Do Yellowstone Differently
A wonderfully random collection of some of our favorite things in and about Yellowstone National Park.
//By sofia Mcgulick
Yellowstone’s 2.2 million acres are impossible to fully explore in a lifetime, much less on a summer vacation. That written, you can get a feel for what makes Yellowstone so special in several days. Two loop drives, the Upper Loop and the Lower Loop, hit most of the park’s major sights and allow for varied wildlife-watching opportunities. The 96-mile Lower Loop explores the southern part of the park, which has a higher density of geysers and thermal features, including Old Faithful and Grand Prismatic Spring, than the northern half of the park and is also home to Yellowstone Lake, the largest lake above 7,000 feet in the country. The northern part of the park is seen via the 146-mile Upper Loop and is best known for its abundance and variety of wildlife, especially in the Lamar Valley. Away from these roads, there are about 900 miles of hiking and horseback riding trails.Enjoy!
Photos courtesy of Yellowstone National Park Lodges Collection
The Old Faithful Inn, one of three overnight options at Old Faithful Village, is the most popular hotel in the park. Built in 1903–1904, the inn is believed to be the largest wood structure in the world; its seven-story lobby has a fireplace and 82-foot-tall chimney made from 500 tons of rhyolite.
Lake Hotel opened in 1891, which makes it not only the oldest surviving lodge in Yellowstone, but also in any U.S. national park.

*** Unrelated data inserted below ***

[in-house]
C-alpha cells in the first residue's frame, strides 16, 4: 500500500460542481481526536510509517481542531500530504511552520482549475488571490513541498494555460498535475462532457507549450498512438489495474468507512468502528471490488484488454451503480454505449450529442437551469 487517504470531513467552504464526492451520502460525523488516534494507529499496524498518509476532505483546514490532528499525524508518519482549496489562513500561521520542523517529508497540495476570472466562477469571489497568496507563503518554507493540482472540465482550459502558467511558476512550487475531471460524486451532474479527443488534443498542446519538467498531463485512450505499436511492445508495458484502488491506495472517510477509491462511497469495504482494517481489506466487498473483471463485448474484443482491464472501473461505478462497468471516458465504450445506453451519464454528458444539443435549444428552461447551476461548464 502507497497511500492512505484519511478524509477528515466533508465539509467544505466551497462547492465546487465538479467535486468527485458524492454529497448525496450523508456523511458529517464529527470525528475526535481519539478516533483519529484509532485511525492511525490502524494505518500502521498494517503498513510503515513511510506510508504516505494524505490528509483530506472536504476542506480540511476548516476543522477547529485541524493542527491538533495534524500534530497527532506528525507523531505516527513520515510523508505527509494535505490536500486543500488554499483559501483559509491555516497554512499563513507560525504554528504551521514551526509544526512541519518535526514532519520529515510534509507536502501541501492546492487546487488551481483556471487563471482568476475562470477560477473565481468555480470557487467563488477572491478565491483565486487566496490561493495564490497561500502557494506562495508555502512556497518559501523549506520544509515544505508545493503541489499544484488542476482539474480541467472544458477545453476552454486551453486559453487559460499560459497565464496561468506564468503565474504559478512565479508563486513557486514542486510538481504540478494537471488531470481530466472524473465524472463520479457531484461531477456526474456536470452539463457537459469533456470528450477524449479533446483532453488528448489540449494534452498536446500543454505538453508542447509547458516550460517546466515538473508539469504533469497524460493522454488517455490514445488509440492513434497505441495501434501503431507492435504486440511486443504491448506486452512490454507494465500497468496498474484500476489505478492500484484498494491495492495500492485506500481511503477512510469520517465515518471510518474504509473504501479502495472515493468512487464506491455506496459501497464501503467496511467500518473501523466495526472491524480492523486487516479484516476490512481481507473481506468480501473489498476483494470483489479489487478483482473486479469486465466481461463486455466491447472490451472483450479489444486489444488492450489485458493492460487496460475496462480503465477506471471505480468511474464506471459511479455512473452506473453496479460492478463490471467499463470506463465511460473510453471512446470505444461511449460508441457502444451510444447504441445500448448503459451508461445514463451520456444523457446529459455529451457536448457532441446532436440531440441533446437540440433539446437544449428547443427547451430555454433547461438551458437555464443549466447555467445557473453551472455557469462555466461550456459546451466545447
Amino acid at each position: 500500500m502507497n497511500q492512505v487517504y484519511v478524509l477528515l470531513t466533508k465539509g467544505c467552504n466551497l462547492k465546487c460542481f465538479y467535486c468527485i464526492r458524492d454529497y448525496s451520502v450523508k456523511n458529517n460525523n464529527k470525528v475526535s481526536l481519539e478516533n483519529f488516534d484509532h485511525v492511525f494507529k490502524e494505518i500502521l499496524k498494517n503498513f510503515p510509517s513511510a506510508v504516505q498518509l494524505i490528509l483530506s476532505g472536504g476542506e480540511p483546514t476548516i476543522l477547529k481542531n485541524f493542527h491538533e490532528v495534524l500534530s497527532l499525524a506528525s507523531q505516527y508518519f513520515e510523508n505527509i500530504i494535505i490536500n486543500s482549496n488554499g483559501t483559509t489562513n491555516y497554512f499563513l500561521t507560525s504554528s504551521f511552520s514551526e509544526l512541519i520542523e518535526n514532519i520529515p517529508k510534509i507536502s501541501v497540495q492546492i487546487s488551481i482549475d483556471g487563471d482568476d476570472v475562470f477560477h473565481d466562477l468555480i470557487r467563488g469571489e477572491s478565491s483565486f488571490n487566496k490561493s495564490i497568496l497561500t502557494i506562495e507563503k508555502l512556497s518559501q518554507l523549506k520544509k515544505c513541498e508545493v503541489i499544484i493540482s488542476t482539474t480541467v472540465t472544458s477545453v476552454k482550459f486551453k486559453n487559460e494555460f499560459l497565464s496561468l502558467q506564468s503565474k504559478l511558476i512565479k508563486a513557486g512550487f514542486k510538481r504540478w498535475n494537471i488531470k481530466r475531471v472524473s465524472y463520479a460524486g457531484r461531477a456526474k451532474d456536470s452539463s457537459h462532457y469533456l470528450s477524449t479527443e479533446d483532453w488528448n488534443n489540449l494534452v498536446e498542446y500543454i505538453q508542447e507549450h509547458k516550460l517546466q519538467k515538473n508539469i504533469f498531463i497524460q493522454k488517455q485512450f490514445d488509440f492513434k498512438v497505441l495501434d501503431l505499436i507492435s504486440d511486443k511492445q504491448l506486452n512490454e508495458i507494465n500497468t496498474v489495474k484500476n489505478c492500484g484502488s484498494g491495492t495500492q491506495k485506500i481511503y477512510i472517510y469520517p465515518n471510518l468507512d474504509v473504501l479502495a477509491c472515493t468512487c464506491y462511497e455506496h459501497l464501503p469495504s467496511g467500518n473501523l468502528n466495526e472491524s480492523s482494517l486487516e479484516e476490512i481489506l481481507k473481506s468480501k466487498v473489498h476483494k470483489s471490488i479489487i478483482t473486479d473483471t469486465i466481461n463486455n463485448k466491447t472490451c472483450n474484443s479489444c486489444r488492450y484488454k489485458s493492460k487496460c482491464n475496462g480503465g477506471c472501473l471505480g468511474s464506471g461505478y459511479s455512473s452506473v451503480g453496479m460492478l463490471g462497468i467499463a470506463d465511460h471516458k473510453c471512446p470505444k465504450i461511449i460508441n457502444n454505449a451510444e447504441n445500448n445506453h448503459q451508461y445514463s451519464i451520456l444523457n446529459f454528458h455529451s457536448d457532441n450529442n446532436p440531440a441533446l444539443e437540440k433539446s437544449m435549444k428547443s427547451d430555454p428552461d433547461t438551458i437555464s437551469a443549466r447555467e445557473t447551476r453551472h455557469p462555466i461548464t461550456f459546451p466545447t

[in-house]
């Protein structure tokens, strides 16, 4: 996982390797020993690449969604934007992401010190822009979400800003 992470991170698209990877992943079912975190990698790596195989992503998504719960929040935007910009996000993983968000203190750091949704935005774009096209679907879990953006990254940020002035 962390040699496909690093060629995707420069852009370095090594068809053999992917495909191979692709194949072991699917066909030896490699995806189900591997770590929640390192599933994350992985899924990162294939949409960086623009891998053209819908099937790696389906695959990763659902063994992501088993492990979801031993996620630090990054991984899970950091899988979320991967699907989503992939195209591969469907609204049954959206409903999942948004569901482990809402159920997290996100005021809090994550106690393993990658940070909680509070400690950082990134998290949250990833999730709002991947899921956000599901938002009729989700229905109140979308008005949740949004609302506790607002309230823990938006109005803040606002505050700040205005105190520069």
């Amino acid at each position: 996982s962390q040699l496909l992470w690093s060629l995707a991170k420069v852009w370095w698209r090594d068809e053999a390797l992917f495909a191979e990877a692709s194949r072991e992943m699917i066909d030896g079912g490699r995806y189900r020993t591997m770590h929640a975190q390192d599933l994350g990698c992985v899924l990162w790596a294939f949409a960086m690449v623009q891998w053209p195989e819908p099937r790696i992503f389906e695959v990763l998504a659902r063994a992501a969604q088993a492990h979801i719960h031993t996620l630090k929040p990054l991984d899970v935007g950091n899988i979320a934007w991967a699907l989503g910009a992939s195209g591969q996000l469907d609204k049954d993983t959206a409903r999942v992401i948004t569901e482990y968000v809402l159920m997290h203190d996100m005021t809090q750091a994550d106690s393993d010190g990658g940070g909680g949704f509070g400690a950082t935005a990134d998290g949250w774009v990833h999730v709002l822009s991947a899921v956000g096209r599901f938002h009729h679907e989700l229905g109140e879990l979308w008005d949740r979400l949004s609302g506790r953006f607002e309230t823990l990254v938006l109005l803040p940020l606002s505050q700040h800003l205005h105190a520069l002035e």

Yellowstone’s hotels, cabins, and inns book up well in advance, but it is possible to get a room in the park without having planned your trip a year ahead. Because of the cancellation policies for the park’s hotels, “Thirty days and seven days out from when you want to stay in the park are good times to check to see if rooms have opened up,” says Rick Hoeninghausen, the sales and marketing director for Yellowstone National Park Lodges. “You might get lucky.” Also, know that any hotel in the park can see the availability at every other hotel in the park. If you’re having breakfast at Mammoth, they can check to see if there’s something available at Lake, or vice versa. “While we finish most days sold out, we hardly ever start the day sold out,” Hoeninghausen says.
Five new hotels—all LEED certified—built in 2016 brought the total number of rooms at Canyon Villageup to 590. For visitors who want to explore the entirety of Yellowstone, Canyon Village is the most central location. “It’s where the Upper and Lower Loops meet,” Hoeninghausen says. An added benefit? The Grand Canyon of the Yellowstone is a short walk from the village.
After a recently finished three-year remodel, the exposed pipes, shared bathrooms, and clanking radiators that had been hallmarks of Mammoth Hot Springs Hotel are gone, replaced with historically accurate wood finishes and larger rooms. Every room now has its own bathroom, and some of these have original clawfoot bathtubs. Mammoth is the best place to stay in the park for visitors most interested in wildlife. Most days, elk graze immediately in front of the hotel’s entrance, and the Lamar Valley, arguably the single best spot for wildlife watching in the park, is a short drive away.